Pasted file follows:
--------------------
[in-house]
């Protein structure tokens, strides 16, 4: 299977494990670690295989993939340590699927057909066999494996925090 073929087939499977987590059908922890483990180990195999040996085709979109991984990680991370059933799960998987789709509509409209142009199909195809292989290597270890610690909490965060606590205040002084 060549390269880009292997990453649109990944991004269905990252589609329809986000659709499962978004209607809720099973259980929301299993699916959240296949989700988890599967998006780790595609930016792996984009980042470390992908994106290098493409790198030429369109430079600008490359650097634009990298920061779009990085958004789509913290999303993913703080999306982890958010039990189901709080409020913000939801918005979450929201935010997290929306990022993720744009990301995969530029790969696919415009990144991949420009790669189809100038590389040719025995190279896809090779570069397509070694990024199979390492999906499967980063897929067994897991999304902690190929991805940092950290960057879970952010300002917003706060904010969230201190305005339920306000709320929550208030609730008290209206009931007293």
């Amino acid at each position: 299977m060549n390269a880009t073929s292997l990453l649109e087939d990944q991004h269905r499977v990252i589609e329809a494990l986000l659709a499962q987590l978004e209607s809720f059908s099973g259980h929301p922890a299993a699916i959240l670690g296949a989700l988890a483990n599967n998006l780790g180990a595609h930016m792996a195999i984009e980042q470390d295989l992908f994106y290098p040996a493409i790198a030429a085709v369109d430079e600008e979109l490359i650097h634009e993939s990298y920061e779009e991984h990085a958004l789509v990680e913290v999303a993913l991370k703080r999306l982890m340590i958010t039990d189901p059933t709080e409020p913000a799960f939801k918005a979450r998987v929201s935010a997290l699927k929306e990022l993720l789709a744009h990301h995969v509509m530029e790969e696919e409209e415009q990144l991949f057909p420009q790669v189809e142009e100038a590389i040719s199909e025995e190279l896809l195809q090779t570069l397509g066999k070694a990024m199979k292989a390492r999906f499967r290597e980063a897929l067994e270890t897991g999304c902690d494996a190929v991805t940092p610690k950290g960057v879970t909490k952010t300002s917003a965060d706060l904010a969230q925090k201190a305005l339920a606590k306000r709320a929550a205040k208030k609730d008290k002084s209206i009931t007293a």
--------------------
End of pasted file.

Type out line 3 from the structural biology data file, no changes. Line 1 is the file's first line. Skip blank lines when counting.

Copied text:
């Amino acid at each position: 299977m060549n390269a880009t073929s292997l990453l649109e087939d990944q991004h269905r499977v990252i589609e329809a494990l986000l659709a499962q987590l978004e209607s809720f059908s099973g259980h929301p922890a299993a699916i959240l670690g296949a989700l988890a483990n599967n998006l780790g180990a595609h930016m792996a195999i984009e980042q470390d295989l992908f994106y290098p040996a493409i790198a030429a085709v369109d430079e600008e979109l490359i650097h634009e993939s990298y920061e779009e991984h990085a958004l789509v990680e913290v999303a993913l991370k703080r999306l982890m340590i958010t039990d189901p059933t709080e409020p913000a799960f939801k918005a979450r998987v929201s935010a997290l699927k929306e990022l993720l789709a744009h990301h995969v509509m530029e790969e696919e409209e415009q990144l991949f057909p420009q790669v189809e142009e100038a590389i040719s199909e025995e190279l896809l195809q090779t570069l397509g066999k070694a990024m199979k292989a390492r999906f499967r290597e980063a897929l067994e270890t897991g999304c902690d494996a190929v991805t940092p610690k950290g960057v879970t909490k952010t300002s917003a965060d706060l904010a969230q925090k201190a305005l339920a606590k306000r709320a929550a205040k208030k609730d008290k002084s209206i009931t007293a």